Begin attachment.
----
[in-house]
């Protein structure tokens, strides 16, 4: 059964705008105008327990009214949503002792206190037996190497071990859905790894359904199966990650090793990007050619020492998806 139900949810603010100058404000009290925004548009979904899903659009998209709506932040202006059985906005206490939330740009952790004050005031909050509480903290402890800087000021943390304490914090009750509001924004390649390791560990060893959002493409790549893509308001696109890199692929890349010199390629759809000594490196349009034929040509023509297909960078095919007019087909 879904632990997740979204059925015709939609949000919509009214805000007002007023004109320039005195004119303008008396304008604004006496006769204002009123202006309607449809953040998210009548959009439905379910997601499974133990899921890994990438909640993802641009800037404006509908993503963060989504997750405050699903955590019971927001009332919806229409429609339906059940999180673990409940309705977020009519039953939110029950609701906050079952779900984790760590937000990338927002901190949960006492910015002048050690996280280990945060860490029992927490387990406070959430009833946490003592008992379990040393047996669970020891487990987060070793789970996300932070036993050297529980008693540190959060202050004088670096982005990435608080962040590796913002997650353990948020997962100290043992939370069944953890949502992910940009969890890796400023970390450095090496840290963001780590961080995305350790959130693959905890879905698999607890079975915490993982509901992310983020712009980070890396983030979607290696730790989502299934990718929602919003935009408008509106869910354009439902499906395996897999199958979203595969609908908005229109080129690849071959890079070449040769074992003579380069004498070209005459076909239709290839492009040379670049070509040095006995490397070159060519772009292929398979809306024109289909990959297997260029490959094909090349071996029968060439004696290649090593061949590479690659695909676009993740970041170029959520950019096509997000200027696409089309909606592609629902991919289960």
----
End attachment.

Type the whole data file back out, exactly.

[in-house]
């Protein structure tokens, strides 16, 4: 059964705008105008327990009214949503002792206190037996190497071990859905790894359904199966990650090793990007050619020492998806 139900949810603010100058404000009290925004548009979904899903659009998209709506932040202006059985906005206490939330740009952790004050005031909050509480903290402890800087000021943390304490914090009750509001924004390649390791560990060893959002493409790549893509308001696109890199692929890349010199390629759809000594490196349009034929040509023509297909960078095919007019087909 879904632990997740979204059925015709939609949000919509009214805000007002007023004109320039005195004119303008008396304008604004006496006769204002009123202006309607449809953040998210009548959009439905379910997601499974133990899921890994990438909640993802641009800037404006509908993503963060989504997750405050699903955590019971927001009332919806229409429609339906059940999180673990409940309705977020009519039953939110029950609701906050079952779900984790760590937000990338927002901190949960006492910015002048050690996280280990945060860490029992927490387990406070959430009833946490003592008992379990040393047996669970020891487990987060070793789970996300932070036993050297529980008693540190959060202050004088670096982005990435608080962040590796913002997650353990948020997962100290043992939370069944953890949502992910940009969890890796400023970390450095090496840290963001780590961080995305350790959130693959905890879905698999607890079975915490993982509901992310983020712009980070890396983030979607290696730790989502299934990718929602919003935009408008509106869910354009439902499906395996897999199958979203595969609908908005229109080129690849071959890079070449040769074992003579380069004498070209005459076909239709290839492009040379670049070509040095006995490397070159060519772009292929398979809306024109289909990959297997260029490959094909090349071996029968060439004696290649090593061949590479690659695909676009993740970041170029959520950019096509997000200027696409089309909606592609629902991919289960």